A price cap only applies to you if you’re on a standard variable rate tariff. These tariffs are already some of the most expensive on the market, so it’s likely you could save by at least switching your energy tariff, if you’re not keen on switching suppliers.

And remember, the cap doesn’t protect you from price changes. Ofgem may raise or lower the cap per the wholesale market. So, when comparing energy deals, consider a fixed rate plan to secure your rates for a year or more and protect yourself from potential price increases.

How is the price cap set?

The price cap is set by Ofgem, the regulator for the energy industry. The methodology for Ofgem creating a cap level factors in a range of costs, such as the wholesale cost of energy, network costs, policy costs, operating costs and prepayment meter costs. Ofgem has committed to reviewing the level of the energy price cap twice a year in February and August, effective from 1 April and again from 1 October.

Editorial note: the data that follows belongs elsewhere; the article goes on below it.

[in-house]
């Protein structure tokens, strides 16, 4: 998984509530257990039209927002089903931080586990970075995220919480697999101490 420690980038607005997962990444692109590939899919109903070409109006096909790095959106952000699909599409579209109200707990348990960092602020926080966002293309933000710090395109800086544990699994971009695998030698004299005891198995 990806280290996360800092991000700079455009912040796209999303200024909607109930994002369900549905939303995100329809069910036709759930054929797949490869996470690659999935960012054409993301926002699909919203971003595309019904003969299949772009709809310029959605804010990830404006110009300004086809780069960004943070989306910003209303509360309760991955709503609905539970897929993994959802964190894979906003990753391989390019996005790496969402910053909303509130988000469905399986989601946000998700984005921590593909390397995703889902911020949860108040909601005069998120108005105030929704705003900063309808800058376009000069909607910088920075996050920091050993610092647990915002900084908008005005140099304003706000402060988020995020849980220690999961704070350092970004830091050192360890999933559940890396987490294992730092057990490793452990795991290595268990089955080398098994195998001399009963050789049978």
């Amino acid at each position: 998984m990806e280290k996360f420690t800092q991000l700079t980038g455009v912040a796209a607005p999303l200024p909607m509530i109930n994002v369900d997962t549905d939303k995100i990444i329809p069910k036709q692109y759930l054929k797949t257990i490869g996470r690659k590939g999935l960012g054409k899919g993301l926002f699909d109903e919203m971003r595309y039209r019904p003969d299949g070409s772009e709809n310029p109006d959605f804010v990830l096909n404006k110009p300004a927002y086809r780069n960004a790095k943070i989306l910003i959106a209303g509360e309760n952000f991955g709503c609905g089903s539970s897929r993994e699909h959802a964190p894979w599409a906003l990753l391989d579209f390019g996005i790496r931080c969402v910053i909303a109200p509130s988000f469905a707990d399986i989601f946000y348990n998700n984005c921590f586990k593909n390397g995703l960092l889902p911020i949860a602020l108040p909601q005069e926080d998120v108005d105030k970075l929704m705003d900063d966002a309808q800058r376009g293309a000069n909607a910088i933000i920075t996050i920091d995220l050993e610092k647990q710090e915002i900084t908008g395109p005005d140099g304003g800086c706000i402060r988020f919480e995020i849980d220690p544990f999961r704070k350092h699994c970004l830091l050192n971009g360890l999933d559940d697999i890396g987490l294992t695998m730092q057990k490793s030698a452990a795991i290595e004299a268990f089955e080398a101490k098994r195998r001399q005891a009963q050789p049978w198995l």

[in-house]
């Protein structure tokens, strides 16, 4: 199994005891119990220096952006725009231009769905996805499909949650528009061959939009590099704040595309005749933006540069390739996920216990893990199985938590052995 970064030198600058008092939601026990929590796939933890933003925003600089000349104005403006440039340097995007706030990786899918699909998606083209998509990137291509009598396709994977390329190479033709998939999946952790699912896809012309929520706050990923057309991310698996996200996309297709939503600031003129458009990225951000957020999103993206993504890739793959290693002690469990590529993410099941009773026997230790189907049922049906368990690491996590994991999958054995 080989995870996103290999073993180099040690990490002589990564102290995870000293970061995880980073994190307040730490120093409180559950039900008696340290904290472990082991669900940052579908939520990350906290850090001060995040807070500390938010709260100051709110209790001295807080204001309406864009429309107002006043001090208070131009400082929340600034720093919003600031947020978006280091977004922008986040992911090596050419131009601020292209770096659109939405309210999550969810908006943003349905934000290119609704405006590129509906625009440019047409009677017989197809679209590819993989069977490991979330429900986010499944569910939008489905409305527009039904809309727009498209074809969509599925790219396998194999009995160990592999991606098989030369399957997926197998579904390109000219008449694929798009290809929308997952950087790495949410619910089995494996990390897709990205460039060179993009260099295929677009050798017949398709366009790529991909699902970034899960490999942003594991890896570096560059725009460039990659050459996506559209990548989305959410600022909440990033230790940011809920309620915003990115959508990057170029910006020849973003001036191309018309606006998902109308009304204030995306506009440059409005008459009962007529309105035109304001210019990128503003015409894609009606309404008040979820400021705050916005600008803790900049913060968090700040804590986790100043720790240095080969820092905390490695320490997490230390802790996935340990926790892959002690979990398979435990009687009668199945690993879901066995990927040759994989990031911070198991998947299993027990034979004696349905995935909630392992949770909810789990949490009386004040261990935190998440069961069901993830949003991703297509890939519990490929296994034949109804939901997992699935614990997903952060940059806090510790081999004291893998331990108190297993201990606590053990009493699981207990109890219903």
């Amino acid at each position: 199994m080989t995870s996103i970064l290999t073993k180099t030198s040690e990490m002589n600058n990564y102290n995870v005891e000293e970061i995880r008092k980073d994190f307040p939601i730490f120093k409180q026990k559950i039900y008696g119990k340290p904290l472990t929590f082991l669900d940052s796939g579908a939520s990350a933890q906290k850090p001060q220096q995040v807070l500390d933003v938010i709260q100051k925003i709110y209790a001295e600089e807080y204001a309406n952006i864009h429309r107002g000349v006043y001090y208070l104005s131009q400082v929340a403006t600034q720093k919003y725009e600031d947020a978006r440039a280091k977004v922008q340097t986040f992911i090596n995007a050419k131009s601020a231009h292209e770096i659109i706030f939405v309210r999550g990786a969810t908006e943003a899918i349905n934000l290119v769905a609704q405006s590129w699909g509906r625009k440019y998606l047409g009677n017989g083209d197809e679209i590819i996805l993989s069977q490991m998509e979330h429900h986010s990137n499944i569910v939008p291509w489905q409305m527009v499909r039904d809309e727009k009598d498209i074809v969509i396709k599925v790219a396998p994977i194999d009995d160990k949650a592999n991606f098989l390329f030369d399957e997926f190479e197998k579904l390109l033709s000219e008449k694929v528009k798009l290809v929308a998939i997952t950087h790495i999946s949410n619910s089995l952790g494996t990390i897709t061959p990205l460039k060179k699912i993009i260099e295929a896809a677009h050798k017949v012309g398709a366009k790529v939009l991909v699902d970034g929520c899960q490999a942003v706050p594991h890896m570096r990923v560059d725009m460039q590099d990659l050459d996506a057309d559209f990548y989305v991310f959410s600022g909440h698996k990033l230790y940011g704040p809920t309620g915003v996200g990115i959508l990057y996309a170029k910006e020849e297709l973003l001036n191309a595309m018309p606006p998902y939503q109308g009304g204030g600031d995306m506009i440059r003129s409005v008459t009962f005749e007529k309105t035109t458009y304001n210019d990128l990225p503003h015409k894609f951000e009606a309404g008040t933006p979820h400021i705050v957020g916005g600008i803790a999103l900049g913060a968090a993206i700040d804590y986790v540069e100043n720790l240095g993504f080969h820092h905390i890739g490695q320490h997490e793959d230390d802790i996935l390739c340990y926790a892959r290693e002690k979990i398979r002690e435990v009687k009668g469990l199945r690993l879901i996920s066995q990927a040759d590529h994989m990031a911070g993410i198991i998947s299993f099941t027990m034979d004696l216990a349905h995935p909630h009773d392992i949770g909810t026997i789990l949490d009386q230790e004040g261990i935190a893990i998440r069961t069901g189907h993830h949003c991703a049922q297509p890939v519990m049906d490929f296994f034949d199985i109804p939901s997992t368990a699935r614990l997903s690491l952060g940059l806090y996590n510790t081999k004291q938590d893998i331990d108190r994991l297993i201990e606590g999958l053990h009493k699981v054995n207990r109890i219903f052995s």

Energy cap myths

Myth 1: "My energy bills won’t exceed the amount set by the price cap"

FALSE. People talk about the price cap level using average figures, but the amount you pay depends on how much energy you use and where you live. Remember, this is a cap on unit rates, not your actual bill - the more energy you use, the higher the costs will be.

Myth 2: "The price cap will stay the same for at least a year, meaning my costs will too"

FALSE. Ofgem, the energy market regulator, reviews the cap twice a year. The level of the cap can go up or down at these times. If the cap rises, the cost of standard variable tariffs will rise too. But even if the cap drops, a good-value fixed deal is still likely to be cheaper.